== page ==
Is Jesus at the centre?

Here’s an article I have recently had published in ‘The Congregationalist’ magazine.

Is Church too ‘Sunday-centric’?

Newark Congregational Church held a church visioning day in September to help us look at ways the church could develop its work within the local community. A number of strands have been identified to look at in more detail, including worship, communications, the church’s ‘welcome’ and the role of one of our weekday groups, ‘Friday Focus’.

The background is that, in common with many churches I’m sure, attendance at our Sunday worship is at best static and probably declining, with an increasing average age of those attending. We’d love there to be twice as many people in church on a Sunday morning, but is this the only model of church growth?

I think the majority of the church membership sees the church like this: Picture1Regular Sunday worship dominates our thought processes, with other church activities on the periphery and much less significant. Attendance at Sunday worship is what determines whether the church is succeeding or failing. In this model it doesn’t matter how effective other activities are in raising awareness of the Christian message, in provoking spiritual conversations or in undertaking charitable work in the local community – falling Sunday Worship numbers equals a failing church.

Let’s consider some of the other activities promoted and/or led by Newark Congregational Church:

 

Activity Brief Description Ave. attendance Non-attenders at Regular Sunday worship
Café Church An informal Sunday worship style with breakfast and interaction 15 5
Film Club Discussions about moral and ethical issues arising from mainstream films 12 7
Bible Book Club A discussion group looking in depth at a book of popular theology 10 7
Pub Theology Discussions about theology and philosophy in a pub. For people of all faiths and none. 10 8
Just Sing! Community Choir singing a range of music, a proportion of which is Christian. 50 47

In comparison Regular Sunday worship has an average attendance of around 15-20 people, with only an occasional attendance by a ‘non-regular.’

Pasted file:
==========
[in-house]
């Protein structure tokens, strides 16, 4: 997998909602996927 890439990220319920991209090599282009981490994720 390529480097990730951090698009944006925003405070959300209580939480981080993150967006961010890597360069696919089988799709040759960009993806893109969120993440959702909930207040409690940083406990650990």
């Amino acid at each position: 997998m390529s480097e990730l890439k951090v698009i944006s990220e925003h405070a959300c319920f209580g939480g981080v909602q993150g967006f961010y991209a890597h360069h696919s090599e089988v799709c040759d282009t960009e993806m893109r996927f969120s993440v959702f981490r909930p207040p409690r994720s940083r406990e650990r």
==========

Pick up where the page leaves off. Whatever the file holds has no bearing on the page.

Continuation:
It can be seen that the potential for outreach from these additional activities outweighs that of regular Sunday worship quite significantly. There is a degree of cross-fertilisation between the extra activities, with some people attending 2 or 3 of these events. With the exception of Café Church all these initiatives have been developed in the last 5 years. I think that there is a good case for arguing that because of this Newark is a growing, not a declining church.

Perhaps it’s time to look again at our assumptions about our model of church. Perhaps we should see things more like this:

Picture4

In this model regular Sunday worship takes its place as one of a range of ways by which people associated with the church can come closer to the life and example of Jesus Christ. Some of those attending may be completely unaware that this is happening, but when you discuss the film ‘Paddington’ you learn about helping refugees; when you sing in a choir concert that raises over £1000 for a child support charity you are demonstrating love for your neighbour; when you join in a discussion with pagans and atheists at a Pub Theology session you are proclaiming a Christian world view. These may be just tentative first steps in discipleship, and some may not make any more steps. But equally there is a chance that some will.

Many of these activities meet people where they are through things they are interested in – film, books, singing or beer! It doesn’t require them to come to our way of doing things in a pattern of worship dating back centuries which uses a main means of communication (the sermon) that is antithetical to modern ways of living and obtaining information.

There will always be a place for Sunday worship services. But the future of growing Christian communities may well rest with recognising that the medium as well as the message is important if we are to successfully convey the Good News to 21st century people.

 

I’d be interested to receive any comments and responses.

Mark

 

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